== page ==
bids At the residence of the bride's father,
both mills, San Jacinto co , Texas, the 18th i
tT. T. Crosson, of Livingston, to Miss M<
kaing Mr. Crosson is a young and talented at
coneof Polk county, and a son of Ju
eropes M. Crosson, well known by h is
they mer larg praetitee in this eounty. Miss
crop is the duhter of Dr Hill. of San Jaci
connty, a gentleman well known for wc
iver, and ability. May their life be a dreat
the sunshine, never dispelled by darken
'rain clouds.-WoodVille (Texas) Eureka.
id if I have the Ac4ency for the follow
soil GUANOS, all firL. class:
eans WANDO FERTILIZER.
kaE WANDO ACID PHOSPHATE,
ause WANDO ASH MIXTURE,
we WANDO DISSOLVED BONE
vine WANDO CALCINED MARL,
read GENUINE GERMAN KANIT
eh a SOLUBLE PACIFIC GUANO
Sthe PACIFIC ACID PHOSPHATE
that CAROLINA FEIRTILIR
The above Fertilizers are for sale on
-lowest terms for standard goods; forc
or on time with cotton optin
CHAS. A. BOWMAN,
At the store of JDo. C. Wileo:
18. Ma. 1 1n1..
I Nearly 1,500 Consecutive Representat
Throughout the United States.
THE LONGEST RUN ON RECOR
THE GREATEST PLAY.
THE GREATEST SUCCES&.
THE WHOLE COUNTRY ELECTRIFIE]
THEATRES PACKED TO THE DOOR
SUPERB METROPOLITAN CA
H AZEL KIRK
GOES HOME TO EVERY HEART.
*% Seats can be secured at Maybin &'J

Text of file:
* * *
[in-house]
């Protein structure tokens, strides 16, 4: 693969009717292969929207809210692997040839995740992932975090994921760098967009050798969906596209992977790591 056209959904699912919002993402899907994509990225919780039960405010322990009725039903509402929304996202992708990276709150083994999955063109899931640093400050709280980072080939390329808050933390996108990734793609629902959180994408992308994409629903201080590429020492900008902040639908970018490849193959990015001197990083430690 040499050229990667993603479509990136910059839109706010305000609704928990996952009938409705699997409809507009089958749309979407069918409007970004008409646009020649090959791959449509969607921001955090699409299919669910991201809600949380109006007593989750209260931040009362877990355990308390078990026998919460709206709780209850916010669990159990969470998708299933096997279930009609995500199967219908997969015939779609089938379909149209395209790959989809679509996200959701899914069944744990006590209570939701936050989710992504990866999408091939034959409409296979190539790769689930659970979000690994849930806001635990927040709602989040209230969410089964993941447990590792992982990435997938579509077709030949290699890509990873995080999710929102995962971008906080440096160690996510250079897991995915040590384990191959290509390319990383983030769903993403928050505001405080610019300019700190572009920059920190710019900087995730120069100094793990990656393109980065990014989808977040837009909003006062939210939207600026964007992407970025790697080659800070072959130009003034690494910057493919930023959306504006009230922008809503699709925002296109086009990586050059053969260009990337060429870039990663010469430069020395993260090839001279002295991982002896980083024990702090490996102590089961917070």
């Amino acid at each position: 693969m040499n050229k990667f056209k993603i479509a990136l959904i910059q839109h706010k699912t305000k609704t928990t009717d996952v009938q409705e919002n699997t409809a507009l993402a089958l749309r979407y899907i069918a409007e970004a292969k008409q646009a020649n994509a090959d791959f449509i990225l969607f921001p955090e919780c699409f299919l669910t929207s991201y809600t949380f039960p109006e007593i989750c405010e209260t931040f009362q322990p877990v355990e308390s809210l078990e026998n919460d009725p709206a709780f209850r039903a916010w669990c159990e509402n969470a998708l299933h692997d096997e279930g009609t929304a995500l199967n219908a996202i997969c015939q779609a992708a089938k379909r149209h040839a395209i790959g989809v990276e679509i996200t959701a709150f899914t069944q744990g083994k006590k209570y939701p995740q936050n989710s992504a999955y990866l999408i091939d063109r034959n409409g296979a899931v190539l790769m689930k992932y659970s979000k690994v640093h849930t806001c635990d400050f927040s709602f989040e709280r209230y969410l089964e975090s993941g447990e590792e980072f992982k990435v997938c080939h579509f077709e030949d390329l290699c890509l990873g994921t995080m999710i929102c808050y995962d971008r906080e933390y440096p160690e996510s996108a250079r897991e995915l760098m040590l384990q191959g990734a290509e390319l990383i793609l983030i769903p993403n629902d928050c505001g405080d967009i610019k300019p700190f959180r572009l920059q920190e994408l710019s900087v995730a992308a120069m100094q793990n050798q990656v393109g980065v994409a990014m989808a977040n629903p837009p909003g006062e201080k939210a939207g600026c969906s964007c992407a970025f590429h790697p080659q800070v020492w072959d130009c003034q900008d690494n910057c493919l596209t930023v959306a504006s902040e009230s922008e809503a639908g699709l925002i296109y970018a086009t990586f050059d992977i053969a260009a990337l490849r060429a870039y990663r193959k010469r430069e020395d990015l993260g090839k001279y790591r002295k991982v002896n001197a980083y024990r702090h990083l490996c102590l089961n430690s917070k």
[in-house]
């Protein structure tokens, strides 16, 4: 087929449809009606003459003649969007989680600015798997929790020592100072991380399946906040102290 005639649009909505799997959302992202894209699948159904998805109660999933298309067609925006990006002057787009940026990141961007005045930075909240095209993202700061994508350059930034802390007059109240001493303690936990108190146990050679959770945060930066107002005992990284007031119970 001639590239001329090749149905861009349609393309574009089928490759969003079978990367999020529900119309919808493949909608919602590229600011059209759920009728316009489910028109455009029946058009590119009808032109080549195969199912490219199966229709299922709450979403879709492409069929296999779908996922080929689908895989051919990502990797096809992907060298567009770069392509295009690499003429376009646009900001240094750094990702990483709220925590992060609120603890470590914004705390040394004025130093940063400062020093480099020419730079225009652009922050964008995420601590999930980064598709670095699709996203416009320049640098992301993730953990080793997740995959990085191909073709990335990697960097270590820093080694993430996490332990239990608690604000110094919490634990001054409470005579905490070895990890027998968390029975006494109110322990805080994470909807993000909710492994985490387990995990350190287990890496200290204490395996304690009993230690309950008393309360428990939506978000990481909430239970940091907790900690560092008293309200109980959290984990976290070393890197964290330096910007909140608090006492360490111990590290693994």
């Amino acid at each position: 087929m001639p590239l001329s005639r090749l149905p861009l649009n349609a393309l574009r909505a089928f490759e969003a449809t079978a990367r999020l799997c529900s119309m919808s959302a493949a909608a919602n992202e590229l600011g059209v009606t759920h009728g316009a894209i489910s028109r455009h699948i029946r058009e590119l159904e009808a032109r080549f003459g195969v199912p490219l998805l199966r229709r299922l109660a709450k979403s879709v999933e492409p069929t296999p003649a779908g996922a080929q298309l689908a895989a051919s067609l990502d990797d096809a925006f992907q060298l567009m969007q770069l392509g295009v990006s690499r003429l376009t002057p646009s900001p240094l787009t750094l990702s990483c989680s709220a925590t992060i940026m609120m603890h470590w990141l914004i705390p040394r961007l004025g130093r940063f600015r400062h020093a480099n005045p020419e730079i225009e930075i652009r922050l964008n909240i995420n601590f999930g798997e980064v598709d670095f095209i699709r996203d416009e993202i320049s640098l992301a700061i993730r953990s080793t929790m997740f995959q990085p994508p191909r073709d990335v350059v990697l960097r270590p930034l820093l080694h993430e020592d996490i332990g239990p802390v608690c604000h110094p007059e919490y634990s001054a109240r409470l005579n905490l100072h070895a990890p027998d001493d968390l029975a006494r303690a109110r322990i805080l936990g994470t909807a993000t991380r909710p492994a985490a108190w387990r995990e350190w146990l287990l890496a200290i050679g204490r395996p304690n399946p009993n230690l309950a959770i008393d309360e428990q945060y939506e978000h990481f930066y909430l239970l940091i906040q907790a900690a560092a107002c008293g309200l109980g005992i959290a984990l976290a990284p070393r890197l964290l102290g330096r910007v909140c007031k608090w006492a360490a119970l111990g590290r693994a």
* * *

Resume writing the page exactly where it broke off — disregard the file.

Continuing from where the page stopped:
RESERVED SEATS, $1.00; ADMISSION,
It HAS IN HIS SPRING STOCK a
P Cloths and Suiting
- Experienced Cutters,
0n AND THE -
we, Best of Tailo
["; PlRICES LOW,
- FITS GUARANTEE
Mar 16, 11, tf.
STATE OF SOUTH CAROLINI
COUNTY OF NEWBERRY
in IN COMMON PLEAS.
ug Thos. S. Moorman, Ex'or. of E. D. Cb
W- vs. Mary A. Simkins, et al.
al- By order of the Court herein, dated
W February, 1882, I will sell, at public out
he before the Court House at Newberry
ior the first Monday in April, 1882, all that
orof land in the town of Newberry, (the
perty of the late Elizabeth D. Chick,
ceasbd,) in the County and State aforeE
contairing One Acre and fifty-five I
dredtbs, more or less, being the place ;
occupied by Thos. S. Moorman, and boi
ed by lands of Thos. S. Moorman, To
C. Pool and others.
S Tzaxs-The purchaser will be requ
~e to pay one-third of the purchase mone
cash, anad to secure the balance, payabl
one and two years, with interest from
day of sale, by a bond and mortgage of
premises, and to insure the buildings tlh
on in the amount of two thousand dol
until the esedic portion of the purel
money is fully paid, the policy to be ass
ed to the Master. The purchaser will, h
2- ever, be permitted to pay the whole ai<
m, of purchase money in cash.
SILAS JOHNST~ONE, Maste
'ne Master's Office, 9 Mar., 1882. 11
E; KIDNEY CUR. tail to induce var
as .1._0_A.30TTE._nary hijsturbar
Sand Inflammation of the Bladder, &c., I
will cost One Jiolilr, sent by mail, to
elif is Warranted (# eyery C
'i isd'oridis'd'to .our Disease, mail
y. the haif which is left, in the oril
-Package and yoar mBoney Will be
turued as once.
It has done Wonders during morei
ffy years of use. Bougie, Catheter
Try Boerhaave's Kidney Cure.
bt HOUSEHOLD SPECIALTY C
Agents for the U. S. Chicag
ar- Mar. 16, 1 1-1y.
Bridge at Pomarla